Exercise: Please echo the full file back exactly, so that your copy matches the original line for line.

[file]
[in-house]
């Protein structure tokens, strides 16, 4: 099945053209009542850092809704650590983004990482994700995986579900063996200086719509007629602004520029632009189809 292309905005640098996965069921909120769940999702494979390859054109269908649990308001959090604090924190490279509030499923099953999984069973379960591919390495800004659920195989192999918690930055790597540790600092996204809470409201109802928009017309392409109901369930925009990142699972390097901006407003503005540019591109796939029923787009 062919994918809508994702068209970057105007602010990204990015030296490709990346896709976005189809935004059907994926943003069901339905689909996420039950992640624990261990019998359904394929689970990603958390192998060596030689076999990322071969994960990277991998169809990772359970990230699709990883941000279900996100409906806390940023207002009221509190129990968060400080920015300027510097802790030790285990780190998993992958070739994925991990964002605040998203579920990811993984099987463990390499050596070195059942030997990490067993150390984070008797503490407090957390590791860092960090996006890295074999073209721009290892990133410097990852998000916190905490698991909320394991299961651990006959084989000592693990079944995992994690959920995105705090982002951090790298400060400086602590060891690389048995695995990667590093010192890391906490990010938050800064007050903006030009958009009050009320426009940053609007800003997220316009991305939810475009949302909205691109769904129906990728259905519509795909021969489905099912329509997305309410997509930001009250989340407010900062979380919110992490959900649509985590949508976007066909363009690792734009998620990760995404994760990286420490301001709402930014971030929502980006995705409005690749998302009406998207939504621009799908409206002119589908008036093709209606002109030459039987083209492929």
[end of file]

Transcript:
[in-house]
């Protein structure tokens, strides 16, 4: 099945053209009542850092809704650590983004990482994700995986579900063996200086719509007629602004520029632009189809 292309905005640098996965069921909120769940999702494979390859054109269908649990308001959090604090924190490279509030499923099953999984069973379960591919390495800004659920195989192999918690930055790597540790600092996204809470409201109802928009017309392409109901369930925009990142699972390097901006407003503005540019591109796939029923787009 062919994918809508994702068209970057105007602010990204990015030296490709990346896709976005189809935004059907994926943003069901339905689909996420039950992640624990261990019998359904394929689970990603958390192998060596030689076999990322071969994960990277991998169809990772359970990230699709990883941000279900996100409906806390940023207002009221509190129990968060400080920015300027510097802790030790285990780190998993992958070739994925991990964002605040998203579920990811993984099987463990390499050596070195059942030997990490067993150390984070008797503490407090957390590791860092960090996006890295074999073209721009290892990133410097990852998000916190905490698991909320394991299961651990006959084989000592693990079944995992994690959920995105705090982002951090790298400060400086602590060891690389048995695995990667590093010192890391906490990010938050800064007050903006030009958009009050009320426009940053609007800003997220316009991305939810475009949302909205691109769904129906990728259905519509795909021969489905099912329509997305309410997509930001009250989340407010900062979380919110992490959900649509985590949508976007066909363009690792734009998620990760995404994760990286420490301001709402930014971030929502980006995705409005690749998302009406998207939504621009799908409206002119589908008036093709209606002109030459039987083209492929």